|Publication number||US7037318 B2|
|Application number||US 09/740,101|
|Publication date||May 2, 2006|
|Filing date||Dec 18, 2000|
|Priority date||Dec 18, 2000|
|Also published as||CA2430806A1, CA2430806C, DE60138039D1, DE60144253D1, EP1343556A2, EP1343556B1, EP1683500A2, EP1683500A3, EP1683500B1, US20020077690, US20060161240, WO2002049703A2, WO2002049703A3|
|Publication number||09740101, 740101, US 7037318 B2, US 7037318B2, US-B2-7037318, US7037318 B2, US7037318B2|
|Original Assignee||Boston Scientific Scimed, Inc.|
|Export Citation||BiBTeX, EndNote, RefMan|
|Patent Citations (32), Non-Patent Citations (4), Referenced by (2), Classifications (17), Legal Events (5)|
|External Links: USPTO, USPTO Assignment, Espacenet|
1. Field of the Invention
This invention relates to a medical balloon for use in expanding or seating a medical device such as a stent at a desired bodily location. More specifically, this invention relates to a stent delivery system wherein the balloon in the unexpaned state has a central balloon section having a diameter which is different than the respective diameters of adjacent balloon sections. When the balloon is expanded the unique shape of the balloon provides an engagement surface which reduces longitudinal movement of an associated medical device such as a stent, stent-graft, graft or vena cava filter mounted thereon during balloon expansion. In addition, the shape of the balloon encourages stent retaining sleeves or socks to be readily retracted from the balloon. The diameter of the central or middle portion of the balloon may be greater than or less than the adjacent portions of the balloon in the non-inflated state.
2. Description of the Related Art
Expandable, implantable medical devices such as stents are utilized in a number of medical procedures and situations as are stent delivery assemblies. As such, their structure and function are well known. A stent is a generally cylindrical prosthesis introduced via a catheter into a lumen of a body vessel in a configuration having a generally reduced diameter and then expanded to the diameter of the vessel. The stent may be self-expanding, such as a NITINOL shape memory stent, or it may be expandable by means of an inflatable portion of the catheter, such as a balloon. In its expanded configuration, the stent supports and reinforces the vessel walls while maintaining the vessel in an open, unobstructed condition.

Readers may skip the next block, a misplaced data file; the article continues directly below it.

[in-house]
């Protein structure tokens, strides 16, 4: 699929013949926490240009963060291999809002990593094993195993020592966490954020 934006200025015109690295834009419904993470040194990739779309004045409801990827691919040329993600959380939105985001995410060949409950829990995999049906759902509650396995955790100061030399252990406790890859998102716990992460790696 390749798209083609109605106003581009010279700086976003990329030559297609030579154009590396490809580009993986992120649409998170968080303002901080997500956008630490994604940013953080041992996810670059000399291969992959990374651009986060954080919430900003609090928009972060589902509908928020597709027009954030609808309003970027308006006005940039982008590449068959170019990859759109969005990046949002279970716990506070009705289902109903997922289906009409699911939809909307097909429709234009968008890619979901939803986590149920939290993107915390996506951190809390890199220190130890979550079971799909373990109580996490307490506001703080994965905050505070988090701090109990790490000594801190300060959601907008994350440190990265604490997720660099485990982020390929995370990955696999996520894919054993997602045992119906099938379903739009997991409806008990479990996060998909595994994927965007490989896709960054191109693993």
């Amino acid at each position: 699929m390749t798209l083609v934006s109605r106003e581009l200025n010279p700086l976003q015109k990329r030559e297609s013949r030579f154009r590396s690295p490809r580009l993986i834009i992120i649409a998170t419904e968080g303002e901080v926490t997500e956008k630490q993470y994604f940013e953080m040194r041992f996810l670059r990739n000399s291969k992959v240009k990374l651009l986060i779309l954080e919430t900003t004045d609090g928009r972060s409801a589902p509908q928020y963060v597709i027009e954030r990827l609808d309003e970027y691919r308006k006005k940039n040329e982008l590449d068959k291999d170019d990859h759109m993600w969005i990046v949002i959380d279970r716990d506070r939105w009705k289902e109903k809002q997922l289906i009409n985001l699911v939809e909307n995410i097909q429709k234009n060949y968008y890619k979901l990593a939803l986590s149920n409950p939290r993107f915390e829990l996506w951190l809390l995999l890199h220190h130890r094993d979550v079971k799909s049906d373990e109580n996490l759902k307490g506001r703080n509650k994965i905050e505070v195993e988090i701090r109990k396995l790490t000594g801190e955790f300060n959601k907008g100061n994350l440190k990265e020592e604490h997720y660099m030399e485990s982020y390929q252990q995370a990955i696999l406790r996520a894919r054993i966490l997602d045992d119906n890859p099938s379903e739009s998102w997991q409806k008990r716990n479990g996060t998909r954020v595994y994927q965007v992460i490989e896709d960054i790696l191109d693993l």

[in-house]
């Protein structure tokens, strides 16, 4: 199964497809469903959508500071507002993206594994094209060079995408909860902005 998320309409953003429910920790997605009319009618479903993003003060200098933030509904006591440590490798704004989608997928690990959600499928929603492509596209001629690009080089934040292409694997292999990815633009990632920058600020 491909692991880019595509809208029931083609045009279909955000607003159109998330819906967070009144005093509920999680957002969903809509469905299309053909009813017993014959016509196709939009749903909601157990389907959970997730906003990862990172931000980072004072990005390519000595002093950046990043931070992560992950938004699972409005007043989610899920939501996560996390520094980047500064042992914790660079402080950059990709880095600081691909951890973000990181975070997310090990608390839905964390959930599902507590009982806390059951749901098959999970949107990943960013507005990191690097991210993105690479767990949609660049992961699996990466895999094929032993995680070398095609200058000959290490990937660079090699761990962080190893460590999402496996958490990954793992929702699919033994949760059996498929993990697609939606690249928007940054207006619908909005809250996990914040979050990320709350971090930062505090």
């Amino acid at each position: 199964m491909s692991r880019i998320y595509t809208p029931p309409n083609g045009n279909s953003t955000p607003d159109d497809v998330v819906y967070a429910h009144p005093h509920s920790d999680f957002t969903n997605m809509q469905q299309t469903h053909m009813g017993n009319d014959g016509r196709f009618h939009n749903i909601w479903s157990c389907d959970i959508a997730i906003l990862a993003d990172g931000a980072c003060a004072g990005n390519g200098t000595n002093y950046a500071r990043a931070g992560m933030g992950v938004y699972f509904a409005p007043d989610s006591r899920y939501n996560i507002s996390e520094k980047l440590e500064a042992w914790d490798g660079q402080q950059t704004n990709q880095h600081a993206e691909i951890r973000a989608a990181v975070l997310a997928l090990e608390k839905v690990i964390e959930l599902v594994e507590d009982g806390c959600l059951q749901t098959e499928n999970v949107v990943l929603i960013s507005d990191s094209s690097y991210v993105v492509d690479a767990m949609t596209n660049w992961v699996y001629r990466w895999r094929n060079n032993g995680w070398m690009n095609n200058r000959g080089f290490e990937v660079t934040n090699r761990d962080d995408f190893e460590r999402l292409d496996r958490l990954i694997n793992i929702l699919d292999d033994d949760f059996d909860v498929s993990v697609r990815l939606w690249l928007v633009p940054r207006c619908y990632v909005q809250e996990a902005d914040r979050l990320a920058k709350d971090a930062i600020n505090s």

Self-expanding, inflation assisted expandable and inflation expandable stents are well known and widely available in a variety of designs and configurations. Inflation expandable and inflation assisted expandable stents are expanded via outward radial pressure such as that provided by a balloon disposed underneath the stent during inflation of the balloon.
Medical device delivery balloons may have a variety of shapes, sizes, inflation characteristics and a variety of other performance attributes. Some examples of balloons which may be used for the expansion and delivery of a medical device are described in U.S. Pat. Nos. 5,749,851; 5,556,383; 5,738,901; 6,024,752; and 6,048,350.
In advancing an inflation expandable stent through a body vessel to the deployment site, there are a number of important considerations. The stent must be able to securely maintain its axial position on the delivery catheter, without translocating proximally or distally, and especially without becoming separated from the catheter. Furthermore, it may be desirable to protect the distal and proximal ends of the stent to prevent distortion of the stent and to prevent abrasion and/or to reduce potential trauma to the vessel walls.
To address the concerns stated above, one approach has been identified which utilizes a retractable sheath or sheaths which are disposed about the distal end of the catheter and cover the stent and balloon. In such devices the sheath is retracted prior to the inflation of the balloon and subsequent delivery of the stent. Another solution involves the utilization of one or more stent retaining means such as elastomeric sleeves or socks. The socks are disposed about the ends of the stent and the respective adjacent portions of the catheter shaft. Socks may be constructed such that during balloon inflation the socks release the stent as a result of the forces and change in geometry resulting from the expanding balloon. It is also known that socks may be constructed to retract or be pulled off of the stent as a result of their construction and the expansion of the balloon.
Inflation expandable stent delivery and deployment assemblies are known which utilize restraining means that overlie the stent during delivery. U.S. Pat. No. 4,950,227 to Savin et al., relates to an inflation expandable stent delivery system in which a sleeve overlaps the distal or proximal margin (or both) of the stent during delivery. During inflation of the stent at the deployment site, the stent margins are freed of the protective sleeve(s). U.S. Pat. 5,403,341 to Solar, relates to a stent delivery and deployment assembly which uses retaining sheaths positioned about opposite ends of the compressed stent. The retaining sheaths of Solar are adapted to tear under pressure as the stent is radially expanded, thus releasing the stent from engagement with the sheaths. U.S. Pat. No. 5,108,416 to Ryan et al., describes a stent introducer system which uses one or two flexible end caps and an annular socket surrounding the balloon to position the stent during introduction to the deployment site. The content of all references, including patents and patent applications are respectively incorporated it their entirety herein by reference.